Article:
May 4, 2015

The Gracious Calling of Matthew

5 Min Read

There are many examples of irresistible grace in God's Word. Perhaps most plain is the calling of the disciple Matthew, also known as Levi the tax collector. The apostle records his own conversion in his Gospel: "As Jesus passed on from there, he saw a man called Matthew sitting at the tax booth, and he said to him, 'Follow me.' And he rose and followed him" (Matt. 9:9).

Consideration of this verse makes clear the basic teaching of irresistible grace. The Lord Jesus had just returned to Capernaum from His missionary visit to the region of the Gadarenes. Capernaum had become His Galilean headquarters, and many of His most spectacular miracles already had occurred there. Seeing Matthew at his tax collector's booth, Jesus went to him and called, "Follow me." At these words, the tax collector immediately was transformed into a disciple. It is a striking illustration of God's sovereignty in salvation.

For his part, Matthew presents an equally striking picture of man's total depravity. The statement that he was "sitting at the tax booth" is loaded with meaning. At the time, there hardly could have been a more depraved person than a tax collector. The Roman Empire took bids for the right to collect taxes. These agents paid a set amount to Rome, but could keep all the rest that they collected. Tax collectors enriched themselves by preying on impoverished people, stifling trade, and operating what amounted to a local mafia. To make matters worse, they were despised for collaborating with the foreign power that had subjected their own people to bondage.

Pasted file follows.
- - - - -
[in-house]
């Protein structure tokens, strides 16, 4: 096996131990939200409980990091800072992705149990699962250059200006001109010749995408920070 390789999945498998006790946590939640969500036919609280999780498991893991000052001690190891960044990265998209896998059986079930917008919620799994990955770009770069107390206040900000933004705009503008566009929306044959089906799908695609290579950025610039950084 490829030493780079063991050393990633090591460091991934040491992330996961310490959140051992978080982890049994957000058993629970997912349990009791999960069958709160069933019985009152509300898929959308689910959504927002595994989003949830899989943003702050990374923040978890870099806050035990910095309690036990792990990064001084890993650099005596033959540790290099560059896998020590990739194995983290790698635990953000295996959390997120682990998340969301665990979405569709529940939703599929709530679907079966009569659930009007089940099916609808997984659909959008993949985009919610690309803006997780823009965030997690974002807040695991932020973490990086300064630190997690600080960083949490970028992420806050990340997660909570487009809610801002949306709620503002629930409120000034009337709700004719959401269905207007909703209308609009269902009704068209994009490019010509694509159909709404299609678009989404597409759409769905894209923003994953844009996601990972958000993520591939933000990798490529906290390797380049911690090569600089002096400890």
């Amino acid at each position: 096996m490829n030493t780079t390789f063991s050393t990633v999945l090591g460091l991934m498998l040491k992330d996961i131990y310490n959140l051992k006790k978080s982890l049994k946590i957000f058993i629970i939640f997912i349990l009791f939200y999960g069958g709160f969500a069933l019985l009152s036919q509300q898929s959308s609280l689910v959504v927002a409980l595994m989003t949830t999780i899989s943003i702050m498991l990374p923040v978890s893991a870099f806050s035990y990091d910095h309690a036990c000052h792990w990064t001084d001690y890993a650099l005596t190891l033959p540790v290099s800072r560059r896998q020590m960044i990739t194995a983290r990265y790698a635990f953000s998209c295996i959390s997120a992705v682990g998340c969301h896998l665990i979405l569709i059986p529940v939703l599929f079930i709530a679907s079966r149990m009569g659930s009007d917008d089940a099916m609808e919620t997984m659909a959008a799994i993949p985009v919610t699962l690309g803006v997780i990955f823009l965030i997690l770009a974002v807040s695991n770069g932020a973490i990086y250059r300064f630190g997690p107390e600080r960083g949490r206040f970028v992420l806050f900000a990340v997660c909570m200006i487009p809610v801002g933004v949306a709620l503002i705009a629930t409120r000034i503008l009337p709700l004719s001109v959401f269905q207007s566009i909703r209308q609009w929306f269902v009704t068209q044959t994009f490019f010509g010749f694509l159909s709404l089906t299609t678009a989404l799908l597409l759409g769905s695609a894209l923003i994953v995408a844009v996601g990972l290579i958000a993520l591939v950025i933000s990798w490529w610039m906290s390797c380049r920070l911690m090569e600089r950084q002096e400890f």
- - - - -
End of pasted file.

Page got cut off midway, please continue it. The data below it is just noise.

By remaining in this occupation in Capernaum, Jesus' base of operations at the time, Matthew showed his hardness of heart to the presence and preaching of Christ. Tax collectors' booths were in the most public places; Matthew's was most likely situated either at the docks by the lake or along the main road leading into town. He probably had seen and heard Jesus many times, and was well aware of some of Jesus' greatest works. Just recently, a paralytic had been cured after his friends lowered him before Jesus through a hole they made in the roof of the building where Jesus was preaching. Earlier, Jesus had cast out demons and healed multitudes of hopelessly diseased people right there in Capernaum. But none of this had had the slightest effect on Matthew. There he was in his booth, carrying on his business without any visible response to all these affairs.

In short, there was nothing in Matthew to explain his sudden willingness to believe and follow Jesus. Instead, the answer is seen in the irresistible grace of God, as the Holy Spirit applied Jesus' call with sovereign and divine power.

This helps make clear that when we speak of irresistible grace, we do not mean that God's grace is never resisted. Those who oppose this doctrine make much of the many instances when men and women shun God's grace and turn away, just as Matthew had done many times. But this objection misses the point, for the simple reason that the doctrine of irresistible grace speaks of the operation of grace in the conversion of sinners. We do not teach that no one resists God's grace. But we do insist that when a sinner turns to Christ in faith and begins to follow Him, this conversion is the result of the sovereign, effectual, and irresistible operation of God's grace through the ministry of the Holy Spirit.